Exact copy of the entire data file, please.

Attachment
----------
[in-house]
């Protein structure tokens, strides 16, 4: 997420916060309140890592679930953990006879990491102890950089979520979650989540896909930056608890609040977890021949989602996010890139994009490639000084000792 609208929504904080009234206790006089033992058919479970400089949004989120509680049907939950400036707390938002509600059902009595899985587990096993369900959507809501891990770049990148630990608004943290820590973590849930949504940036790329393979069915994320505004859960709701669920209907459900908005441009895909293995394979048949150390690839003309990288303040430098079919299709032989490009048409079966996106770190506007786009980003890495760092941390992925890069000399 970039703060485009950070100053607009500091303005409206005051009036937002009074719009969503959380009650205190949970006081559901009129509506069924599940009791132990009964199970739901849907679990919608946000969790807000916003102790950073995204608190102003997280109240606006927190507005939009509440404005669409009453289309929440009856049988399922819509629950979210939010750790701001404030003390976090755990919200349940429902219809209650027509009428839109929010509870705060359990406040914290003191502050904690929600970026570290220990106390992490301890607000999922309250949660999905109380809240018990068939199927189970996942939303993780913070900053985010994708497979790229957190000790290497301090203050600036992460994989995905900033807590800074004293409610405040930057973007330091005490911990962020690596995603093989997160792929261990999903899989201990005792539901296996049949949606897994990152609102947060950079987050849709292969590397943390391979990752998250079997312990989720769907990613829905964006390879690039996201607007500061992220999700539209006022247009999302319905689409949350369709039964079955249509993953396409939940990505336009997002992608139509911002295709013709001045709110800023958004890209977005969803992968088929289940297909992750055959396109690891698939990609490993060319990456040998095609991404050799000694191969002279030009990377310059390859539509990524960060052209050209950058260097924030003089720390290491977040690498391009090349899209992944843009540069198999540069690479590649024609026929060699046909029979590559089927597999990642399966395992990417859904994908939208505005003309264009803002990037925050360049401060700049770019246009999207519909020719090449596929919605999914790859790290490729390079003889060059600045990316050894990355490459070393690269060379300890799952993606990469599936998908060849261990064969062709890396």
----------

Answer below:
[in-house]
């Protein structure tokens, strides 16, 4: 997420916060309140890592679930953990006879990491102890950089979520979650989540896909930056608890609040977890021949989602996010890139994009490639000084000792 609208929504904080009234206790006089033992058919479970400089949004989120509680049907939950400036707390938002509600059902009595899985587990096993369900959507809501891990770049990148630990608004943290820590973590849930949504940036790329393979069915994320505004859960709701669920209907459900908005441009895909293995394979048949150390690839003309990288303040430098079919299709032989490009048409079966996106770190506007786009980003890495760092941390992925890069000399 970039703060485009950070100053607009500091303005409206005051009036937002009074719009969503959380009650205190949970006081559901009129509506069924599940009791132990009964199970739901849907679990919608946000969790807000916003102790950073995204608190102003997280109240606006927190507005939009509440404005669409009453289309929440009856049988399922819509629950979210939010750790701001404030003390976090755990919200349940429902219809209650027509009428839109929010509870705060359990406040914290003191502050904690929600970026570290220990106390992490301890607000999922309250949660999905109380809240018990068939199927189970996942939303993780913070900053985010994708497979790229957190000790290497301090203050600036992460994989995905900033807590800074004293409610405040930057973007330091005490911990962020690596995603093989997160792929261990999903899989201990005792539901296996049949949606897994990152609102947060950079987050849709292969590397943390391979990752998250079997312990989720769907990613829905964006390879690039996201607007500061992220999700539209006022247009999302319905689409949350369709039964079955249509993953396409939940990505336009997002992608139509911002295709013709001045709110800023958004890209977005969803992968088929289940297909992750055959396109690891698939990609490993060319990456040998095609991404050799000694191969002279030009990377310059390859539509990524960060052209050209950058260097924030003089720390290491977040690498391009090349899209992944843009540069198999540069690479590649024609026929060699046909029979590559089927597999990642399966395992990417859904994908939208505005003309264009803002990037925050360049401060700049770019246009999207519909020719090449596929919605999914790859790290490729390079003889060059600045990316050894990355490459070393690269060379300890799952993606990469599936998908060849261990064969062709890396």